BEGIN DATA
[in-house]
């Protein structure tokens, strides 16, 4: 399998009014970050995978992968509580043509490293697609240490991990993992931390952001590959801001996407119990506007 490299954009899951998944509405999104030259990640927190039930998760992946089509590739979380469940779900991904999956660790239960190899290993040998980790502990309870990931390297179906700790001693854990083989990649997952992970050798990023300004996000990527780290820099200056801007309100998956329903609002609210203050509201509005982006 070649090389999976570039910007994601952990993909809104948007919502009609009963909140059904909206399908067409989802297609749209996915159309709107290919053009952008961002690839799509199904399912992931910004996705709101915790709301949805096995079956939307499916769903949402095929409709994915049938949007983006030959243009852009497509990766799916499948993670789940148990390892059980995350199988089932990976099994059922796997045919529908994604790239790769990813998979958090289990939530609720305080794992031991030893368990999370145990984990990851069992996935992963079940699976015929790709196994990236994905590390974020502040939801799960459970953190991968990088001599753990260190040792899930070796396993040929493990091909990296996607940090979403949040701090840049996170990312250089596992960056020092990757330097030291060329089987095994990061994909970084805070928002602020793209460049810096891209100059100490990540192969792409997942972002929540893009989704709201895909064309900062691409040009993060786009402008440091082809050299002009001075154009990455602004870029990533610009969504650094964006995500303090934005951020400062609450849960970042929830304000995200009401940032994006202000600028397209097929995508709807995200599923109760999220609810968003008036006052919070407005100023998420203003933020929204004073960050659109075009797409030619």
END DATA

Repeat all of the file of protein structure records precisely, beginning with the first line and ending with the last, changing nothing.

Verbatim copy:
[in-house]
């Protein structure tokens, strides 16, 4: 399998009014970050995978992968509580043509490293697609240490991990993992931390952001590959801001996407119990506007 490299954009899951998944509405999104030259990640927190039930998760992946089509590739979380469940779900991904999956660790239960190899290993040998980790502990309870990931390297179906700790001693854990083989990649997952992970050798990023300004996000990527780290820099200056801007309100998956329903609002609210203050509201509005982006 070649090389999976570039910007994601952990993909809104948007919502009609009963909140059904909206399908067409989802297609749209996915159309709107290919053009952008961002690839799509199904399912992931910004996705709101915790709301949805096995079956939307499916769903949402095929409709994915049938949007983006030959243009852009497509990766799916499948993670789940148990390892059980995350199988089932990976099994059922796997045919529908994604790239790769990813998979958090289990939530609720305080794992031991030893368990999370145990984990990851069992996935992963079940699976015929790709196994990236994905590390974020502040939801799960459970953190991968990088001599753990260190040792899930070796396993040929493990091909990296996607940090979403949040701090840049996170990312250089596992960056020092990757330097030291060329089987095994990061994909970084805070928002602020793209460049810096891209100059100490990540192969792409997942972002929540893009989704709201895909064309900062691409040009993060786009402008440091082809050299002009001075154009990455602004870029990533610009969504650094964006995500303090934005951020400062609450849960970042929830304000995200009401940032994006202000600028397209097929995508709807995200599923109760999220609810968003008036006052919070407005100023998420203003933020929204004073960050659109075009797409030619």